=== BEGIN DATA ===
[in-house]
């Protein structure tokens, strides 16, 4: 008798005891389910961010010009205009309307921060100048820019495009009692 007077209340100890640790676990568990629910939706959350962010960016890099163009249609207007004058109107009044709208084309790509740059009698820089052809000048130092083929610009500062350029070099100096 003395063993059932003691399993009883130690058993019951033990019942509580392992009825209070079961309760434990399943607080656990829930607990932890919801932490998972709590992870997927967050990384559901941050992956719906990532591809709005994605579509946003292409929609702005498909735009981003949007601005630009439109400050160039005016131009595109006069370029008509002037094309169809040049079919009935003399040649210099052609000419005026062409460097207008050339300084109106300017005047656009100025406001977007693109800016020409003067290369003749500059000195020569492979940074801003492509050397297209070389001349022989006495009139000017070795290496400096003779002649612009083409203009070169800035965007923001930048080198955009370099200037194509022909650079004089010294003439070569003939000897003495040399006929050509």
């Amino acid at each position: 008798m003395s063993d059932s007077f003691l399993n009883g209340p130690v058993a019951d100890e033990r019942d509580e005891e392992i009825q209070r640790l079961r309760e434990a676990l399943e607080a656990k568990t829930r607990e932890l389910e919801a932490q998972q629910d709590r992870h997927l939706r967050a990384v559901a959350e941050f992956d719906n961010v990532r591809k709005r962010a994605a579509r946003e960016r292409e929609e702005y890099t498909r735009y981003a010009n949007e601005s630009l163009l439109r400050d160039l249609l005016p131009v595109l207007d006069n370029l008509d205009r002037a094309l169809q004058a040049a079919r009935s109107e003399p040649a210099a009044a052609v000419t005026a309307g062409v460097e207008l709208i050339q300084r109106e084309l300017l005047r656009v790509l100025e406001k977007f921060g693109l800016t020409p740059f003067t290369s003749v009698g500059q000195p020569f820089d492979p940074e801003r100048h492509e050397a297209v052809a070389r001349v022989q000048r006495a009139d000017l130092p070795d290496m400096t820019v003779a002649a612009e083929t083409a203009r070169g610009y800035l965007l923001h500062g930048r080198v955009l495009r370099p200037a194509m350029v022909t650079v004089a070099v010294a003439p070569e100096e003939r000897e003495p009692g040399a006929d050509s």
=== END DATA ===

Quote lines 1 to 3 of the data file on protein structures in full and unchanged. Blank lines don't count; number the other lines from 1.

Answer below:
[in-house]
């Protein structure tokens, strides 16, 4: 008798005891389910961010010009205009309307921060100048820019495009009692 007077209340100890640790676990568990629910939706959350962010960016890099163009249609207007004058109107009044709208084309790509740059009698820089052809000048130092083929610009500062350029070099100096 003395063993059932003691399993009883130690058993019951033990019942509580392992009825209070079961309760434990399943607080656990829930607990932890919801932490998972709590992870997927967050990384559901941050992956719906990532591809709005994605579509946003292409929609702005498909735009981003949007601005630009439109400050160039005016131009595109006069370029008509002037094309169809040049079919009935003399040649210099052609000419005026062409460097207008050339300084109106300017005047656009100025406001977007693109800016020409003067290369003749500059000195020569492979940074801003492509050397297209070389001349022989006495009139000017070795290496400096003779002649612009083409203009070169800035965007923001930048080198955009370099200037194509022909650079004089010294003439070569003939000897003495040399006929050509």
């Amino acid at each position: 008798m003395s063993d059932s007077f003691l399993n009883g209340p130690v058993a019951d100890e033990r019942d509580e005891e392992i009825q209070r640790l079961r309760e434990a676990l399943e607080a656990k568990t829930r607990e932890l389910e919801a932490q998972q629910d709590r992870h997927l939706r967050a990384v559901a959350e941050f992956d719906n961010v990532r591809k709005r962010a994605a579509r946003e960016r292409e929609e702005y890099t498909r735009y981003a010009n949007e601005s630009l163009l439109r400050d160039l249609l005016p131009v595109l207007d006069n370029l008509d205009r002037a094309l169809q004058a040049a079919r009935s109107e003399p040649a210099a009044a052609v000419t005026a309307g062409v460097e207008l709208i050339q300084r109106e084309l300017l005047r656009v790509l100025e406001k977007f921060g693109l800016t020409p740059f003067t290369s003749v009698g500059q000195p020569f820089d492979p940074e801003r100048h492509e050397a297209v052809a070389r001349v022989q000048r006495a009139d000017l130092p070795d290496m400096t820019v003779a002649a612009e083929t083409a203009r070169g610009y800035l965007l923001h500062g930048r080198v955009l495009r370099p200037a194509m350029v022909t650079v004089a070099v010294a003439p070569e100096e003939r000897e003495p009692g040399a006929d050509s």